"I Quit," "No, You're Fired!" New York Supreme Court Tells Employer to Think Twice Before Terminating Employees Without Setting Forth a Reason

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Justice Melvin L. Schweitzer of the New York Commercial Division recently issued a decision in Greater Talent Network, Inc. v. Alec Melman, et. al., Index No. 650522/2010 (Sup. Ct., NY County, Dec. 22, 2010) that can have important ramifications for New York employers.

Background

The plaintiff, Greater Talent Network (“GTN”), acts as an agent for celebrity speakers in connection with their dealings with event organizers and sponsors. Defendants Alec Melman and Daniel Ymar were employed by GTN as account associates, responsible for developing leads on events for GTN’s clients, obtaining speaking engagements for GTN’s clients, and assisting event organizers and sponsors in preparing for speaking engagements. GTN provided Melman and Ymar with access to GTN’s deal structures and confidential information so that Defendants could effectively carry out their job responsibilities.

Both Melman and Ymar had employment contracts with GTN pursuant to which they were to receive commissions in the amount of 35% of the net proceeds that resulted from their efforts. Their employment contracts further provided that if their employment was terminated for reasons other than “for cause” (as such term is defined in their contracts), then they were to receive a percentage of the amount that had already accrued to them for services performed and not paid out during their employment with GTN. Both of their contracts contained non-compete, non-solicit and confidentiality clauses that extended for a period of one year following the termination of their employment.

In April 2009, Melman and Ymar informed GTN of their intent to resign from their employment. In response, GTN immediately terminated Melman and Ymar without stating a reason and sent them a letter detailing their post-employment obligations, including the obligations set forth in their restrictive covenants. Melman and Ymar assured GTN that they would not contact any former customers or use any confidential information during the period set forth in their restrictive covenants. Melman and Ymar then incorporated Gotham Artists LLC (“Gotham”) to perform services that compete with GTN (Melman, Ymar and Gotham are referred to herein collectively as “Defendants”).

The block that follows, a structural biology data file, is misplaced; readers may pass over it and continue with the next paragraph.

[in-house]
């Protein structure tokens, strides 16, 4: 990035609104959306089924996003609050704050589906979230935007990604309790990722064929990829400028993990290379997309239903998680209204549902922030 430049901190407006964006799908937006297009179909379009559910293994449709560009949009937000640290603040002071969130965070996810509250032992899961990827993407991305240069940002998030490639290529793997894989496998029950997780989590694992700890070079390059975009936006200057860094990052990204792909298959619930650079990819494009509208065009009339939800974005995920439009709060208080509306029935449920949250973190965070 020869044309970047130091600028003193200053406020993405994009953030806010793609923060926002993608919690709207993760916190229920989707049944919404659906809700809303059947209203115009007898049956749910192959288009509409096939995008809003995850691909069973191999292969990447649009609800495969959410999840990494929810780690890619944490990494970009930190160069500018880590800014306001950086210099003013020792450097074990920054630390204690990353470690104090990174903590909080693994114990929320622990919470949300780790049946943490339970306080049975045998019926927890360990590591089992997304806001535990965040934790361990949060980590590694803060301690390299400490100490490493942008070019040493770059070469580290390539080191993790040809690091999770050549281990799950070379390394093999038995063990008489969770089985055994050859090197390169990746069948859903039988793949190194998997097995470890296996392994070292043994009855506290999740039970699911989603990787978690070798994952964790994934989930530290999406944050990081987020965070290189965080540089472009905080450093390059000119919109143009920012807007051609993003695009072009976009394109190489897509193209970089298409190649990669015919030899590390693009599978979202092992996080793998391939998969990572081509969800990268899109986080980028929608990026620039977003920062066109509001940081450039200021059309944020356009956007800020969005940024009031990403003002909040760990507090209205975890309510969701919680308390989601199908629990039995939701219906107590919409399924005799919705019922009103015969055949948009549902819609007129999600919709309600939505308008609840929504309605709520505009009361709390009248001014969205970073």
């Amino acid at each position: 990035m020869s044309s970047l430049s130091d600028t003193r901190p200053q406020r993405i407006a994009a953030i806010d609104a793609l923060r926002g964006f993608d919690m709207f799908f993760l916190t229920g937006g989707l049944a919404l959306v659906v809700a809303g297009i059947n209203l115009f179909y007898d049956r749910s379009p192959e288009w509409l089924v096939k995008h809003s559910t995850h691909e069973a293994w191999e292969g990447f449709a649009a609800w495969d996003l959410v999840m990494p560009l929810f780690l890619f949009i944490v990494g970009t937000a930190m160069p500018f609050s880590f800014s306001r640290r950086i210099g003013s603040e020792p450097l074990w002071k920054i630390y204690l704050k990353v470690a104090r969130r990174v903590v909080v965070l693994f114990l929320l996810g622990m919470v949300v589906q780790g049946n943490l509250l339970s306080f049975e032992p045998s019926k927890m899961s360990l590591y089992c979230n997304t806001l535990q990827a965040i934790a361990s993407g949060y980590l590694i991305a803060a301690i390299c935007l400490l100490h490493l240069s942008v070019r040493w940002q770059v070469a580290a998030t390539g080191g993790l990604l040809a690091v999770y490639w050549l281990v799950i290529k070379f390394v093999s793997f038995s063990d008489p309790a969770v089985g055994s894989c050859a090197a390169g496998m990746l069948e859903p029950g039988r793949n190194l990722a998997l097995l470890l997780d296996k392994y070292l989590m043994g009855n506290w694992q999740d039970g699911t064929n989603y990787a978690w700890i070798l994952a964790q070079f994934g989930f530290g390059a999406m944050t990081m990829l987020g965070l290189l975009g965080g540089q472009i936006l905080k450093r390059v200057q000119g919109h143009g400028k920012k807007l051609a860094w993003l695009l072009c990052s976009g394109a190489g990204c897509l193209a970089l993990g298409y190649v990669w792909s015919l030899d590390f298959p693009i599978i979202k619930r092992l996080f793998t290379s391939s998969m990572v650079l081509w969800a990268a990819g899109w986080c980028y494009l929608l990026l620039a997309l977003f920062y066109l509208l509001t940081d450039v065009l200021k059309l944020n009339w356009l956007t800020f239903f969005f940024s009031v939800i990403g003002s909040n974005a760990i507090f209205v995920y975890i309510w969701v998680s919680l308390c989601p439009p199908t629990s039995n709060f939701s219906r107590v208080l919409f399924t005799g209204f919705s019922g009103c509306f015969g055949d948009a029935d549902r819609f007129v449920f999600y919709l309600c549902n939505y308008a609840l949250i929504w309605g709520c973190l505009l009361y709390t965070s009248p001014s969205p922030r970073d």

Procedural History

GTN commenced an action against Defendants for breach of contract, breach of duty of loyalty, unfair competition, and misappropriation. GTN alleged that Defendants had misappropriated GTN’s confidential information and that Melman and Ymar violated their non-compete and non-solicit obligations to GTN. Melman and Ymar filed a counterclaim against GTN for breach of contract alleging that GTN failed to pay them certain commissions. GTN filed a motion to dismiss Melman’s and Ymar’s counterclaim. Defendants then filed a motion for partial summary judgment arguing that the restrictive covenants set forth in their employment contracts with GTN are too broad in scope and, thus, invalid as a matter of law.

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DISCLAIMER: Because of the generality of this update, the information provided herein may not be applicable in all situations and should not be acted upon without specific legal advice based on particular situations.

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